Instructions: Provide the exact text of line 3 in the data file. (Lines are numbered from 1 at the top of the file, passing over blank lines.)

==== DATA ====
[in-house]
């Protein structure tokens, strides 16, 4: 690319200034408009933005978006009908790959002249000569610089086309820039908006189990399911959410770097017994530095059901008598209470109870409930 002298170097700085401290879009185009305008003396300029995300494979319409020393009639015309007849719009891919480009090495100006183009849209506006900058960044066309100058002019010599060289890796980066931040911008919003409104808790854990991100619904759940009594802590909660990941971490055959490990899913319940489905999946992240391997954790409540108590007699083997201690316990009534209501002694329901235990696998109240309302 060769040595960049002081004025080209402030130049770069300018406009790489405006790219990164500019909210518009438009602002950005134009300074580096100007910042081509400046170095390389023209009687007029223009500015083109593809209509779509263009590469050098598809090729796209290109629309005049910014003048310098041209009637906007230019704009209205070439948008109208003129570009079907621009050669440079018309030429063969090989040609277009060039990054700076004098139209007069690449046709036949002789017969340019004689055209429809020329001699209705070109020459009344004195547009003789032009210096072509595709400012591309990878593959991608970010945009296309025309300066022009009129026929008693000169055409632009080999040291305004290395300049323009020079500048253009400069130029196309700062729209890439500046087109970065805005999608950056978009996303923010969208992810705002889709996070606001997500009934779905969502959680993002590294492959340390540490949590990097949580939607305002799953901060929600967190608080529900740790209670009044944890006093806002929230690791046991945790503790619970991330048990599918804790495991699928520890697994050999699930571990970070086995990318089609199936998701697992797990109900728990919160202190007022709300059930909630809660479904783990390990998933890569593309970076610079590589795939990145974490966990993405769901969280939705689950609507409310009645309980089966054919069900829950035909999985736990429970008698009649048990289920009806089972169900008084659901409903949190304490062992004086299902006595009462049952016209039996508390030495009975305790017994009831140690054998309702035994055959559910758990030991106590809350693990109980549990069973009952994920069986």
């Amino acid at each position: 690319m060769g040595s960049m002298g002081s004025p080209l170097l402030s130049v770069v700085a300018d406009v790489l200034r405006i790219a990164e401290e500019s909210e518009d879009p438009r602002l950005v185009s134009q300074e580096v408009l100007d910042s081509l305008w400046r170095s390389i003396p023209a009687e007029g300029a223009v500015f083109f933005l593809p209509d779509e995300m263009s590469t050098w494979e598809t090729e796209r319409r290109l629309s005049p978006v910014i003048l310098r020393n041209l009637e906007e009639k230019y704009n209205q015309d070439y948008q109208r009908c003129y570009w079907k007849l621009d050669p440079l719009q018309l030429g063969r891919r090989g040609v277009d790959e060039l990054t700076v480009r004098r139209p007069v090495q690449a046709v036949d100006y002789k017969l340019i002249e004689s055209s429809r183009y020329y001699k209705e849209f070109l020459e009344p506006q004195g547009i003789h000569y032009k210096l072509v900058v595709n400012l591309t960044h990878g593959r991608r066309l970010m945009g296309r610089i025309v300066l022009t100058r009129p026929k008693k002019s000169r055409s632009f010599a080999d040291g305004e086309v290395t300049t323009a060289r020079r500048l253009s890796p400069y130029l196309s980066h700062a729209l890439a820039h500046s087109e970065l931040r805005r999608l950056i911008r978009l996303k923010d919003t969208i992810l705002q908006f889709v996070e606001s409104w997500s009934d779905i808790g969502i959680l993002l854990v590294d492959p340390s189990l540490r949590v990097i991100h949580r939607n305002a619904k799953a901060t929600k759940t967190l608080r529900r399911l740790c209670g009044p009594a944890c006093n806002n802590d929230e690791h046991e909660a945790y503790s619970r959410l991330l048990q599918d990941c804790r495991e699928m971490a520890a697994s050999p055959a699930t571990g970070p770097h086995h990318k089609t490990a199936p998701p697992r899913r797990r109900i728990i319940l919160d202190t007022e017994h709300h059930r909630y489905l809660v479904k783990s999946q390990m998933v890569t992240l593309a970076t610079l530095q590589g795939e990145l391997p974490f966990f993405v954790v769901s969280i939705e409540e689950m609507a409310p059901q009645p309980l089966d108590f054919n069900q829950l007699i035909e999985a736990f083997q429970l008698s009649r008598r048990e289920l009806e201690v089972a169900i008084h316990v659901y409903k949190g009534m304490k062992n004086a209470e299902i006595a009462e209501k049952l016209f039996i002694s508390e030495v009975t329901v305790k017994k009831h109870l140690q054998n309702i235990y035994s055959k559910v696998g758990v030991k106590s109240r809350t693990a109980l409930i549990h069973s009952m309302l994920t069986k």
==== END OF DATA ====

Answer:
């Amino acid at each position: 690319m060769g040595s960049m002298g002081s004025p080209l170097l402030s130049v770069v700085a300018d406009v790489l200034r405006i790219a990164e401290e500019s909210e518009d879009p438009r602002l950005v185009s134009q300074e580096v408009l100007d910042s081509l305008w400046r170095s390389i003396p023209a009687e007029g300029a223009v500015f083109f933005l593809p209509d779509e995300m263009s590469t050098w494979e598809t090729e796209r319409r290109l629309s005049p978006v910014i003048l310098r020393n041209l009637e906007e009639k230019y704009n209205q015309d070439y948008q109208r009908c003129y570009w079907k007849l621009d050669p440079l719009q018309l030429g063969r891919r090989g040609v277009d790959e060039l990054t700076v480009r004098r139209p007069v090495q690449a046709v036949d100006y002789k017969l340019i002249e004689s055209s429809r183009y020329y001699k209705e849209f070109l020459e009344p506006q004195g547009i003789h000569y032009k210096l072509v900058v595709n400012l591309t960044h990878g593959r991608r066309l970010m945009g296309r610089i025309v300066l022009t100058r009129p026929k008693k002019s000169r055409s632009f010599a080999d040291g305004e086309v290395t300049t323009a060289r020079r500048l253009s890796p400069y130029l196309s980066h700062a729209l890439a820039h500046s087109e970065l931040r805005r999608l950056i911008r978009l996303k923010d919003t969208i992810l705002q908006f889709v996070e606001s409104w997500s009934d779905i808790g969502i959680l993002l854990v590294d492959p340390s189990l540490r949590v990097i991100h949580r939607n305002a619904k799953a901060t929600k759940t967190l608080r529900r399911l740790c209670g009044p009594a944890c006093n806002n802590d929230e690791h046991e909660a945790y503790s619970r959410l991330l048990q599918d990941c804790r495991e699928m971490a520890a697994s050999p055959a699930t571990g970070p770097h086995h990318k089609t490990a199936p998701p697992r899913r797990r109900i728990i319940l919160d202190t007022e017994h709300h059930r909630y489905l809660v479904k783990s999946q390990m998933v890569t992240l593309a970076t610079l530095q590589g795939e990145l391997p974490f966990f993405v954790v769901s969280i939705e409540e689950m609507a409310p059901q009645p309980l089966d108590f054919n069900q829950l007699i035909e999985a736990f083997q429970l008698s009649r008598r048990e289920l009806e201690v089972a169900i008084h316990v659901y409903k949190g009534m304490k062992n004086a209470e299902i006595a009462e209501k049952l016209f039996i002694s508390e030495v009975t329901v305790k017994k009831h109870l140690q054998n309702i235990y035994s055959k559910v696998g758990v030991k106590s109240r809350t693990a109980l409930i549990h069973s009952m309302l994920t069986k």